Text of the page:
Expo.02 proves its critics wrong

Visitors don plastic raincoats as they prepare to experience an artificial cloud at Yverdon Keystone

Switzerland's national exhibition, Expo.02, had a long and difficult birth, but a month after its opening many of the doubts and scepticism have evaporated.

This content was published on June 11, 2002 - 17:47

Nelly Wenger, the director of the Expo.02, gave a positive account of the exhibition's first four weeks of business at a press conference on Tuesday.

"My first impressions are that visitors are pleased with the way Switzerland is presented," said Wenger. "They like the variation, and the fact that it doesn't glorify the country, as previous exhibitions did."

Turnout higher than expected

So far over 1.3 million people have visited Expo.02, a figure which Tony Burgener, spokesman for the exhibition, says has far exceeded original expectations.

"This is really a high figure, we are very satisfied," Burgener told swissinfo. "But what is also important is that we did a survey of visitors, which showed that over 90 per cent are very happy with what they see at Expo.02, and with what they can experience here.

"One of the big surprises is how positive the reaction has been to the lack of traditional images," Burgener continued. "Our visitors are not looking for clichés, they don't care whether there are Swiss flags around the exhibition or not."

No clichés

Foreign observers also seem favourably impressed by the "unswissness" of it all. "Be warned, there are no cows, no chocolate, and no watches," commented Britain's "Financial Times" newspaper. Instead, it said, the exhibition is futuristic and daring.

Konrad Mrusek, correspondent for Germany's "Frankfurter Allgemeine", was also impressed.

"It's really well done," Mrusek told swissinfo. "It gives the outside world a different picture of Switzerland - it's not patriotic and there are no clichés, it's very sophisticated."

Critics falling silent

Meanwhile the Expo.02 sceptics, who were violently critical of the exhibition before it opened, seem ready to revise their initial opinions.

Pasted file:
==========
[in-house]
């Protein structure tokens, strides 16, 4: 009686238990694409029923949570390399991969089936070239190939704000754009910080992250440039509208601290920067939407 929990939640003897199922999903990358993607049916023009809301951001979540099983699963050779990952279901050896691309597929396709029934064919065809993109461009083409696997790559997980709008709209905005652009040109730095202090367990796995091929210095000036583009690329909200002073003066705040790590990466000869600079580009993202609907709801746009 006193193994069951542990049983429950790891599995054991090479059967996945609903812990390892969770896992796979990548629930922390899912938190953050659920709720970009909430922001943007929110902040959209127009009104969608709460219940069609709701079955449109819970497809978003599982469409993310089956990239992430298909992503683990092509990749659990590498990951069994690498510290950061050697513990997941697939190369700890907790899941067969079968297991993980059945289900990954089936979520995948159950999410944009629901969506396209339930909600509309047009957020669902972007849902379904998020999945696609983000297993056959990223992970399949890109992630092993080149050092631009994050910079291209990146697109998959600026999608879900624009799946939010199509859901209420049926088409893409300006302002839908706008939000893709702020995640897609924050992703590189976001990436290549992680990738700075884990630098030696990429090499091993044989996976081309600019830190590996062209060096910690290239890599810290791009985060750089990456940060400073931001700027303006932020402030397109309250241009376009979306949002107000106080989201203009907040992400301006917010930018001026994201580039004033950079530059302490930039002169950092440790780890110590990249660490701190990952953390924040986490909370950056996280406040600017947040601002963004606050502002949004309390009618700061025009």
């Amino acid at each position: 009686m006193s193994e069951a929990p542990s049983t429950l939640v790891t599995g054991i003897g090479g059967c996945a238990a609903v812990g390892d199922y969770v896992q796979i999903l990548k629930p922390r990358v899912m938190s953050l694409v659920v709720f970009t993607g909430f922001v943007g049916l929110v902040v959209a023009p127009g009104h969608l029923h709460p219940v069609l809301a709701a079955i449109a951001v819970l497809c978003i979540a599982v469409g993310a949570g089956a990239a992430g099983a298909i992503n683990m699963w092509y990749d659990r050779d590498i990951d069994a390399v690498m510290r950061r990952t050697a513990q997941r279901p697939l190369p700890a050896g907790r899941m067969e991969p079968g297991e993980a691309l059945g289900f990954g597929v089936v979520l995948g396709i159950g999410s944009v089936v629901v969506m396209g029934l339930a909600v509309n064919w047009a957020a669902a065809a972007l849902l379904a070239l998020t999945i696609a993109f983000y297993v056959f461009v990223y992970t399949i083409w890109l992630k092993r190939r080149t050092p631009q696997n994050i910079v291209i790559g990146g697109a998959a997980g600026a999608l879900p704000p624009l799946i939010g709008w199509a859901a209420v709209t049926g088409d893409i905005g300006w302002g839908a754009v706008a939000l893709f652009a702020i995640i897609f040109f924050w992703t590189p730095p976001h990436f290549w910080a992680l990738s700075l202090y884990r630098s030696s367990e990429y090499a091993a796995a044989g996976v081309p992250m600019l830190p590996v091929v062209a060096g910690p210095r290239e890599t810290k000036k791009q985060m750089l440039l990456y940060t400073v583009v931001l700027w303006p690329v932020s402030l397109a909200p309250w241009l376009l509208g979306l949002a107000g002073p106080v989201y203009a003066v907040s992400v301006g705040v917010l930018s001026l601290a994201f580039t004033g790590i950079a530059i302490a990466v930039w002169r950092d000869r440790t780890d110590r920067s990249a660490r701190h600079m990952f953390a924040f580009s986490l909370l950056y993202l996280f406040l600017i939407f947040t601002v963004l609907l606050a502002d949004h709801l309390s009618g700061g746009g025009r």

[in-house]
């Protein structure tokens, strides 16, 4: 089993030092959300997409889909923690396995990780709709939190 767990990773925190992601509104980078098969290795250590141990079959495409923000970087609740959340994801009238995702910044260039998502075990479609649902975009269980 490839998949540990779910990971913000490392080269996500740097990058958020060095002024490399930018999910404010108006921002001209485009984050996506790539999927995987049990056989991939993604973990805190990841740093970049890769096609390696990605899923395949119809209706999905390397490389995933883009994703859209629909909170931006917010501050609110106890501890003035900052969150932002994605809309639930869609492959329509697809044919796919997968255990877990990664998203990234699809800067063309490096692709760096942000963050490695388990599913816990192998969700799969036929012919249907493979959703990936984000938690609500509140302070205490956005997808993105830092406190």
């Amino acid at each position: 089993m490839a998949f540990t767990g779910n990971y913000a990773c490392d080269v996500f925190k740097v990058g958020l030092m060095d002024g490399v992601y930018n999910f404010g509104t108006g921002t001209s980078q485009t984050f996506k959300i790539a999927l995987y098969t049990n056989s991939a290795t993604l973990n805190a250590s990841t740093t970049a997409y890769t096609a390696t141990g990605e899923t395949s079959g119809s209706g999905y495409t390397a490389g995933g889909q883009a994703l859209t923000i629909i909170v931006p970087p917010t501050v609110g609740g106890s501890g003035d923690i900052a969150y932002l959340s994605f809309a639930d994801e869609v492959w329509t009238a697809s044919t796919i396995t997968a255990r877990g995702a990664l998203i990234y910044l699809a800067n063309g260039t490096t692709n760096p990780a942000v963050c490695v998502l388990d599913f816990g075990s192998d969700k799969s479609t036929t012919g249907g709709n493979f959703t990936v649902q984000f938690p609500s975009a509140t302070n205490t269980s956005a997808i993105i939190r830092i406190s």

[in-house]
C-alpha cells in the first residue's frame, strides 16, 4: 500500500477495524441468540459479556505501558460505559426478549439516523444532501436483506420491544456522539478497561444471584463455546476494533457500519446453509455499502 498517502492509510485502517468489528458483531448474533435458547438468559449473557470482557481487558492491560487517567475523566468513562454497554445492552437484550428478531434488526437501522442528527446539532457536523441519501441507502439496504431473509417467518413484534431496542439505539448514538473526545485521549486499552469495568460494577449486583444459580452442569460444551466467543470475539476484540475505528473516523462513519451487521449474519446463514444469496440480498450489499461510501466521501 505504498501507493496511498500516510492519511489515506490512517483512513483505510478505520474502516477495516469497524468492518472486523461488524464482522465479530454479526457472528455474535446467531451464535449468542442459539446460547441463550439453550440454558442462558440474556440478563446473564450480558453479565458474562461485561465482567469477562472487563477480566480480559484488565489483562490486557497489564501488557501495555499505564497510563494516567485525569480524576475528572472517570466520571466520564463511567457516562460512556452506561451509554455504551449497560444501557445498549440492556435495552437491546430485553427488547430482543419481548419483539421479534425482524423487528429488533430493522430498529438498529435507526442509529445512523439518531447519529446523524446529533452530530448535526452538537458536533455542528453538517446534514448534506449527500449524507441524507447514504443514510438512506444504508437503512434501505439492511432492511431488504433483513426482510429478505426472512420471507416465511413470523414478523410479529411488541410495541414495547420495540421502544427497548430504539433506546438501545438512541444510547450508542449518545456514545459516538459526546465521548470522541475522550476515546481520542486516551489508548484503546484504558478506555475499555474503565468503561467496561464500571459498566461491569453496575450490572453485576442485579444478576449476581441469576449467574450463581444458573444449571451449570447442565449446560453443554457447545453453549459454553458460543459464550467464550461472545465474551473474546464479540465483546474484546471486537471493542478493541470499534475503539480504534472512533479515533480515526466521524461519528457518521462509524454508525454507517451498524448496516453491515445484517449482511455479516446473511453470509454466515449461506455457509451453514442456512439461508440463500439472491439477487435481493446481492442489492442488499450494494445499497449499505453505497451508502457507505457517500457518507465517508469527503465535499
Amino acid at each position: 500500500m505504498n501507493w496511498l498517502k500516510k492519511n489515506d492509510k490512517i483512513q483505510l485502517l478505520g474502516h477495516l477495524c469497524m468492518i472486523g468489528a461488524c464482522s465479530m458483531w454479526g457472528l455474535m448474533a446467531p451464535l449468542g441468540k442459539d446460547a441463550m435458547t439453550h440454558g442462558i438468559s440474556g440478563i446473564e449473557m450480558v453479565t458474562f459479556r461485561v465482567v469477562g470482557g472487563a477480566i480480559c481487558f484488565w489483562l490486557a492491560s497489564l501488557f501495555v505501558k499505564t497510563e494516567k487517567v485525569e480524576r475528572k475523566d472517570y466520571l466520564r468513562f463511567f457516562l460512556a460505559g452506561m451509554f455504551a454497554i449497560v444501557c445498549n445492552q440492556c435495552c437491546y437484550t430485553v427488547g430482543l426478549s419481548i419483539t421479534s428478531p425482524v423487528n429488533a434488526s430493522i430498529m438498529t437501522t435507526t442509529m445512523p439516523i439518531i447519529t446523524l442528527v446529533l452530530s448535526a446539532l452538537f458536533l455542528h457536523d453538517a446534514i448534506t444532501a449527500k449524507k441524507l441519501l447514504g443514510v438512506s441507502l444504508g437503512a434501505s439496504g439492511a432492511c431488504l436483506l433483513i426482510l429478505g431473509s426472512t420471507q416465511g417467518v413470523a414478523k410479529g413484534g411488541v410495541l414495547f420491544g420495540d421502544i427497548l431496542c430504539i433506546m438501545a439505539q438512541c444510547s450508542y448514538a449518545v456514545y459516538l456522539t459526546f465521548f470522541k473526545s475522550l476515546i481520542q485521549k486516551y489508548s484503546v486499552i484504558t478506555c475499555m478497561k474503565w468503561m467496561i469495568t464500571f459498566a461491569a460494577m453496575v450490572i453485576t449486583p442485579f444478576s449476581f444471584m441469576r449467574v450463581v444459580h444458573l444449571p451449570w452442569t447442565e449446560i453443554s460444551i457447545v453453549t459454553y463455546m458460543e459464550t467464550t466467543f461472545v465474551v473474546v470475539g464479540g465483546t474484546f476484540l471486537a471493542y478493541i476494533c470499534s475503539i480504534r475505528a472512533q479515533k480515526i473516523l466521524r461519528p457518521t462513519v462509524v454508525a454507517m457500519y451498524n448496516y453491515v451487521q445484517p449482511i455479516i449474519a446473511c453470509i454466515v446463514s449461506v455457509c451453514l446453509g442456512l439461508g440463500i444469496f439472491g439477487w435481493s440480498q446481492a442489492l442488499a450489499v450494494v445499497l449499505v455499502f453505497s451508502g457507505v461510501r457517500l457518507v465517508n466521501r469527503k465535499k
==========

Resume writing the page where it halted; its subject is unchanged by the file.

Christoph Blocher, for example, the populist figurehead of the right-wing Swiss People's Party, was among the loudest critics. Recently however, he was observed enjoying himself at Expo.02, which he confessed to finding "very amusing."

And Swiss journalist Jacques Pilet, who was a sceptic from the beginning, has softened his position too. "Expo.02 has thousands of positive sides to it," he admitted. "I have no intention of spoiling it for myself."

Nevertheless, Pilet regrets that Expo.02 has not covered some wider issues. "Everything is centred on the individual - the soul and the emotions," he explained. "It's not a good sign when a society puts the individual at the centre of everything."

Expo liberation

But spokesman Tony Burgener believes Expo.02 is a positive departure from previous national exhibitions. "This is the first time an Expo has not had an official message", he said. "In 1939 and 1964 the organisers were instructed about the sort of image they had to present.

"I think it has been a liberating experience for our visitors. You can sense it in the atmosphere at Expo.02. They feel they have been freed from the clichés about Switzerland."

At the same time Burgener welcomes criticism. "We wouldn't be happy if there were no critics at all," he said. "Our intention is to launch a debate about Switzerland at the start of the 21st century, and for such a debate we need critics."


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